Verticillium wilt can infect a wide variety of woody plants, including maple, elm, redbud, catalpa, oak, and lilac. The disease is most common in southern New England.

Verticillium wilt causes branches to die suddenly and abnormally. It can kill small trees in one season, but larger trees may take years to die.

The fungus enters the plant through wounds in the root system. It plugs water-conducting vessels and sap pathways, causing the wilting and dieback of the tree. The disease usually affects the branches on one side of the tree.

The disease is caused by two species: Verticillium dahliae and Verticillium albo-atrum. Both fungi infect plants by entering the root system and residing as microsclerotia. Some species of verticillium wilt are more virulent than others.

Verticillium wilt cannot be cured. However, the disease can be controlled by pruning infected branches. Properly pruning branches that are diseased will prevent the fungus from spreading and will also help maintain the aesthetic value of the tree. Tree services Sunshine Coast offered by Elite Tree Company can help you control the damage and extent of this disease.

Verticillium wilt occurs primarily in ornamental plantings. If you suspect that your plant has verticillium wilt, ask your arborist to test it. You can also check the University of California’s leaflet “Plants Resist and Susceptible to Verticillium Wilt”.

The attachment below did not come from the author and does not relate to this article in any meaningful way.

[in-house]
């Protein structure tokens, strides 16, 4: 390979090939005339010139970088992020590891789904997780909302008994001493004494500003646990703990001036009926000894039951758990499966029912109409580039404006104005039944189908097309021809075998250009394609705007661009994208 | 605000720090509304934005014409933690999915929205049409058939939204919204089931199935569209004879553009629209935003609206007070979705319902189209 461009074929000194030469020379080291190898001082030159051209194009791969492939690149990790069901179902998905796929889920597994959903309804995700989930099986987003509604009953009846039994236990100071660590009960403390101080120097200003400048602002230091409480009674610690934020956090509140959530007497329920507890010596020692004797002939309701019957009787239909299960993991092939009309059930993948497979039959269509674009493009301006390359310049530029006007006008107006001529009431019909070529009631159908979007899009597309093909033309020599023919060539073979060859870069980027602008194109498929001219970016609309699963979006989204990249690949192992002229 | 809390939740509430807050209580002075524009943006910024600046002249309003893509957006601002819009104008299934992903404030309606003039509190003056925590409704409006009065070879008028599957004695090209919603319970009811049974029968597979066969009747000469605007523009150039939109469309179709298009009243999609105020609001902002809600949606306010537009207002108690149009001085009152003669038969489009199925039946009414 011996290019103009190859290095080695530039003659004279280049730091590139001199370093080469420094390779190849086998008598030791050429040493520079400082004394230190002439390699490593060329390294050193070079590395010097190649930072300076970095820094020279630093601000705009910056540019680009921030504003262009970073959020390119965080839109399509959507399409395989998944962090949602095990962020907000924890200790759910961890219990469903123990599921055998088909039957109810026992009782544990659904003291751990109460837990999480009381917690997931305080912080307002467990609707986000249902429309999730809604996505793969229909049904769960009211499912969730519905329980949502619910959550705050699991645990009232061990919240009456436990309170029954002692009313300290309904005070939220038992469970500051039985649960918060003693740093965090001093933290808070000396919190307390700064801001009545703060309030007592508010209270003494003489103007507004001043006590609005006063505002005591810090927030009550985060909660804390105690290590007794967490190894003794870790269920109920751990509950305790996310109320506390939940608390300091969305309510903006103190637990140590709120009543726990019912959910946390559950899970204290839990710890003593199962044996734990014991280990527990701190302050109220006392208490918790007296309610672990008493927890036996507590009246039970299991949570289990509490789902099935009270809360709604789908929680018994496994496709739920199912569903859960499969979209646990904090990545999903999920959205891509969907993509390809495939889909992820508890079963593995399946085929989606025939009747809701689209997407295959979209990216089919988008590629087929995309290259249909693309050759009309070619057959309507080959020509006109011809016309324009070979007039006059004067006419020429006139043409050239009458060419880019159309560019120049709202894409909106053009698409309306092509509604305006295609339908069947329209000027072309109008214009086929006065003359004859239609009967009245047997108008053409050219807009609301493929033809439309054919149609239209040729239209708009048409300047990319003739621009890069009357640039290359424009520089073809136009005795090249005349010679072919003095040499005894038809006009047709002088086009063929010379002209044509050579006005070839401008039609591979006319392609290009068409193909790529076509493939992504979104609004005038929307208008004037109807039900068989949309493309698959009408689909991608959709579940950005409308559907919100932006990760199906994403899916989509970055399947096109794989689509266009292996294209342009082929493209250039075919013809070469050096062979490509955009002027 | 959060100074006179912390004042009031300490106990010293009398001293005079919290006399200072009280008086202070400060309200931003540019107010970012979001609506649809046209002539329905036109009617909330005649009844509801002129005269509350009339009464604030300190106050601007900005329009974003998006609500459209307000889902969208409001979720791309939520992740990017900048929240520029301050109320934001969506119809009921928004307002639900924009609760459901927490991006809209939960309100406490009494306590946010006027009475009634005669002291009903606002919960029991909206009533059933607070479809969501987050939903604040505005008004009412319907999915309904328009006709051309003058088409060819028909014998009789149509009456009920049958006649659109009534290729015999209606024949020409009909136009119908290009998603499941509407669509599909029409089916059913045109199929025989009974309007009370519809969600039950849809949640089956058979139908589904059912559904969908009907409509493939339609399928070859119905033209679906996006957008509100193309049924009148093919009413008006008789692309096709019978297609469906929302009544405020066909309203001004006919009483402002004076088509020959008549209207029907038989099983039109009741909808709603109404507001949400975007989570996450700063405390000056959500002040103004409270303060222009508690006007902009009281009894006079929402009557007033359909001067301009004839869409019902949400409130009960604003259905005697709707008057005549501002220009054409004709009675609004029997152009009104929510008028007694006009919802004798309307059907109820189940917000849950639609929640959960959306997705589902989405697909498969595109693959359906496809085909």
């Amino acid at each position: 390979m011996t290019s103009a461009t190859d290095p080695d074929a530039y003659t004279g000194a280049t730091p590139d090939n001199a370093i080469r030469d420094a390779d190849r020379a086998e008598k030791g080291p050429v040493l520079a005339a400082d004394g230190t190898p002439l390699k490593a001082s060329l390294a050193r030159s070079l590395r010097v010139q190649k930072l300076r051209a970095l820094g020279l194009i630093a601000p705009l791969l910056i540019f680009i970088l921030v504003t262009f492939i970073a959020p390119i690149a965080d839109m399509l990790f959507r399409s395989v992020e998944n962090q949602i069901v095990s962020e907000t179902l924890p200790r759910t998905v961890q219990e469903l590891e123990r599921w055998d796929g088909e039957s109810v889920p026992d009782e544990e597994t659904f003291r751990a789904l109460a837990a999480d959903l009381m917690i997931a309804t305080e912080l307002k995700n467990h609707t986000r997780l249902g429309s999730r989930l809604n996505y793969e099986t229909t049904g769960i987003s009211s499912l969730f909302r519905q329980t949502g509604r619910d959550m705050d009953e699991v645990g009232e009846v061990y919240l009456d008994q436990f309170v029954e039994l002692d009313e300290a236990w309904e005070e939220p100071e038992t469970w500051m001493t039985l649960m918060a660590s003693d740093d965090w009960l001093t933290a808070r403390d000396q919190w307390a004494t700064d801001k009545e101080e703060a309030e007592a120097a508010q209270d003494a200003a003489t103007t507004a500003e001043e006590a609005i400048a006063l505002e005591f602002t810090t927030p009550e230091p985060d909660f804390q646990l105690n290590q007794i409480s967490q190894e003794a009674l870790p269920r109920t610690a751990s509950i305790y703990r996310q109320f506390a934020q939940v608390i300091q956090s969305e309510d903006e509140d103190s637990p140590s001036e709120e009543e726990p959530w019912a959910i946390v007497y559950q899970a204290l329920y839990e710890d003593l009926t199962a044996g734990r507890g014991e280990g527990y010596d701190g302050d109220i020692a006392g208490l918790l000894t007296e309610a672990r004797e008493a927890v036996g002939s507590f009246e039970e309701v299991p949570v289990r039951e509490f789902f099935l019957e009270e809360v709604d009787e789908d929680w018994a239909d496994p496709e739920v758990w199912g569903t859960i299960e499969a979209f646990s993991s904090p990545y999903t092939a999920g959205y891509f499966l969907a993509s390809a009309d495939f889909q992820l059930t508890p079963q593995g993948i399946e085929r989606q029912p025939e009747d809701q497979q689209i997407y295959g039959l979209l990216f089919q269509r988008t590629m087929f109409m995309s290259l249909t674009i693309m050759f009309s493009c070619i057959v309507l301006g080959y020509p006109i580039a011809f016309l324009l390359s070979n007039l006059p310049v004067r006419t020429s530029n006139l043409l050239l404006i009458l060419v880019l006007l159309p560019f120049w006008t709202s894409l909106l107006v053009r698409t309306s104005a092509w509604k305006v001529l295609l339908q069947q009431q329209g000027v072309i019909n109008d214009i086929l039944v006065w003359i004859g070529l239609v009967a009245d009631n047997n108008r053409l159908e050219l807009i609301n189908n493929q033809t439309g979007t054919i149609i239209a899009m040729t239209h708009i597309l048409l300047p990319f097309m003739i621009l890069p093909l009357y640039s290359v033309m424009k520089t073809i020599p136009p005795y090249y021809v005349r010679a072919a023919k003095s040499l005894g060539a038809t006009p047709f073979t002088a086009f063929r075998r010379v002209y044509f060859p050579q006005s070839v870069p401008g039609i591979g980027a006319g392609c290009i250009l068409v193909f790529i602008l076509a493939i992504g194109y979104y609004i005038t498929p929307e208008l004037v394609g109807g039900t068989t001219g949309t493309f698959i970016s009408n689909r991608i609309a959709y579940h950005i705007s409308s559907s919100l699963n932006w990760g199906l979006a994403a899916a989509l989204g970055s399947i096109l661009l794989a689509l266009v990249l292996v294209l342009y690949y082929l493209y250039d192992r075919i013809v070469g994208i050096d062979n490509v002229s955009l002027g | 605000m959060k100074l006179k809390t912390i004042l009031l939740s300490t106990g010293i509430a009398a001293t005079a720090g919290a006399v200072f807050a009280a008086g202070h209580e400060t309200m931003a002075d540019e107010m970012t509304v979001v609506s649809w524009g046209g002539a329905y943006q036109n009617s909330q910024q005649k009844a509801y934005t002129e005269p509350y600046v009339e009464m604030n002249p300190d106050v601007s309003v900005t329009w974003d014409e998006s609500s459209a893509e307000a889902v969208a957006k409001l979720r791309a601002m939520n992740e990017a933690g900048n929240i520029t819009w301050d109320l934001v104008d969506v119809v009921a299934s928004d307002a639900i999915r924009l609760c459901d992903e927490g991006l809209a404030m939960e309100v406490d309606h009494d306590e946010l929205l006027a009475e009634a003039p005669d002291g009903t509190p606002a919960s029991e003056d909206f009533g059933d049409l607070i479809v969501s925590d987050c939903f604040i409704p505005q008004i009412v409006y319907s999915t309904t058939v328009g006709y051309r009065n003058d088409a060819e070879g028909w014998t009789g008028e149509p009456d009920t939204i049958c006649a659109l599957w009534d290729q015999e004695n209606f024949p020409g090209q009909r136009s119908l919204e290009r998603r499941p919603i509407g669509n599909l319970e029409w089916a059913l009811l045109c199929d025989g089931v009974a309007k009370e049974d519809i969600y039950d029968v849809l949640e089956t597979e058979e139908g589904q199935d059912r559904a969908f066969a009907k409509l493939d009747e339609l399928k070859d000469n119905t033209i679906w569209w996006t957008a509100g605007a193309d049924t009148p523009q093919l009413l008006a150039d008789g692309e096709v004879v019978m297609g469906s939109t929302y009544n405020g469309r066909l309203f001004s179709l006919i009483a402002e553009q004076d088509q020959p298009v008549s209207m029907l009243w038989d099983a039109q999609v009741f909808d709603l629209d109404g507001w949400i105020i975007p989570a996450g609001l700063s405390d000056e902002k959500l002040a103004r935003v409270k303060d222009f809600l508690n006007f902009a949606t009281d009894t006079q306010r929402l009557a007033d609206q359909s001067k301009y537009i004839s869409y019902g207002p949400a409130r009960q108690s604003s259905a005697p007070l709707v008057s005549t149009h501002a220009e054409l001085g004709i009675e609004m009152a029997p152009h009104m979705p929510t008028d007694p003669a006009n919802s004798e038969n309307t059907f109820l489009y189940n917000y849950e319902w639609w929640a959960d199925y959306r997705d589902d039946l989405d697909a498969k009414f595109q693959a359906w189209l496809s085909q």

It is important to avoid planting susceptible plants in the same area. A verticillium-resistant tree may be the only viable option.

Elm bark beetle

During the spring and fall, an elm bark beetle can cause an elm tree to become infected. There are two species of bark beetles that carry the fungi which cause Dutch elm disease. The American elm bark beetle is less common than the European elm bark beetle. Both species can cause fungi to spread from tree to tree.

The native elm bark beetle, Hylurgopinus rufipes, is a common pest in Wisconsin, Minnesota, and northern Minnesota. It can tolerate cold winters in the prairie regions of North America. This species breeds in dead elm wood and firewood. The larvae feed in the twig crotches of the elm tree and carry the fungus to the new host.

European elm bark beetles are more common in other parts of North America. They lay eggs on dead elms and lay their spores on the inner bark. The spores are then carried by bark beetles to the next host.

The fungus grows within the vascular system of the tree and spreads through the sapstream. It can spread up to 15 metres from a healthy tree. The disease is most likely to affect trees that are stressed or weak. The tree is most susceptible to infection after the first leaves have unfurled in the summer.

The females bore tunnels into the inner bark and lay small oval whitish eggs. The spores are carried by the females and the bark beetles. They reproduce through yeastlike budding.

The bark beetle larvae feed by making galleries which are perpendicular to the female’s gallery. The larval mines gradually increase in diameter as the larvae grow. The pupation takes place in enlarged chambers at the end of the larval tunnels.